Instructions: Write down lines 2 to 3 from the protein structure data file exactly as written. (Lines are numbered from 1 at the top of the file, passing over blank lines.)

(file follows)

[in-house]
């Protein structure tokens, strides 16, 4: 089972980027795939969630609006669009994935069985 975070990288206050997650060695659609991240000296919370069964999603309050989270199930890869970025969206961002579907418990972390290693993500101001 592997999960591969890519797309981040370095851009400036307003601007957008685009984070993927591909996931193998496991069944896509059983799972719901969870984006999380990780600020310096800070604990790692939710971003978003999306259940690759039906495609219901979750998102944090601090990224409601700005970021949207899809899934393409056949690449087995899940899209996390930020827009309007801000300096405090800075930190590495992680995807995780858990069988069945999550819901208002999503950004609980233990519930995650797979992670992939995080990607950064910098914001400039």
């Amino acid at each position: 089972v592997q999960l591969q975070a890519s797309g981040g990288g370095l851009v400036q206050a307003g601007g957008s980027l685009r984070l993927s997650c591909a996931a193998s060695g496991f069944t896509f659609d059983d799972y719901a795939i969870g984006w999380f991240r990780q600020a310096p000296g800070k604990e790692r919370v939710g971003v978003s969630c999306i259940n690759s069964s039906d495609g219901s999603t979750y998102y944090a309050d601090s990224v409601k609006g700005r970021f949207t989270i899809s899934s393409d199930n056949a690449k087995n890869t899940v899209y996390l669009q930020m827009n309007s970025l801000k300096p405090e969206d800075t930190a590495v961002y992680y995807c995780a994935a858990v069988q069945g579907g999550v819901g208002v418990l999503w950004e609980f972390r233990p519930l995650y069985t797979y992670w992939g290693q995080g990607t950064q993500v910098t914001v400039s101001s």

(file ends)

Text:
């Protein structure tokens, strides 16, 4: 089972980027795939969630609006669009994935069985 975070990288206050997650060695659609991240000296919370069964999603309050989270199930890869970025969206961002579907418990972390290693993500101001 592997999960591969890519797309981040370095851009400036307003601007957008685009984070993927591909996931193998496991069944896509059983799972719901969870984006999380990780600020310096800070604990790692939710971003978003999306259940690759039906495609219901979750998102944090601090990224409601700005970021949207899809899934393409056949690449087995899940899209996390930020827009309007801000300096405090800075930190590495992680995807995780858990069988069945999550819901208002999503950004609980233990519930995650797979992670992939995080990607950064910098914001400039």
């Amino acid at each position: 089972v592997q999960l591969q975070a890519s797309g981040g990288g370095l851009v400036q206050a307003g601007g957008s980027l685009r984070l993927s997650c591909a996931a193998s060695g496991f069944t896509f659609d059983d799972y719901a795939i969870g984006w999380f991240r990780q600020a310096p000296g800070k604990e790692r919370v939710g971003v978003s969630c999306i259940n690759s069964s039906d495609g219901s999603t979750y998102y944090a309050d601090s990224v409601k609006g700005r970021f949207t989270i899809s899934s393409d199930n056949a690449k087995n890869t899940v899209y996390l669009q930020m827009n309007s970025l801000k300096p405090e969206d800075t930190a590495v961002y992680y995807c995780a994935a858990v069988q069945g579907g999550v819901g208002v418990l999503w950004e609980f972390r233990p519930l995650y069985t797979y992670w992939g290693q995080g990607t950064q993500v910098t914001v400039s101001s």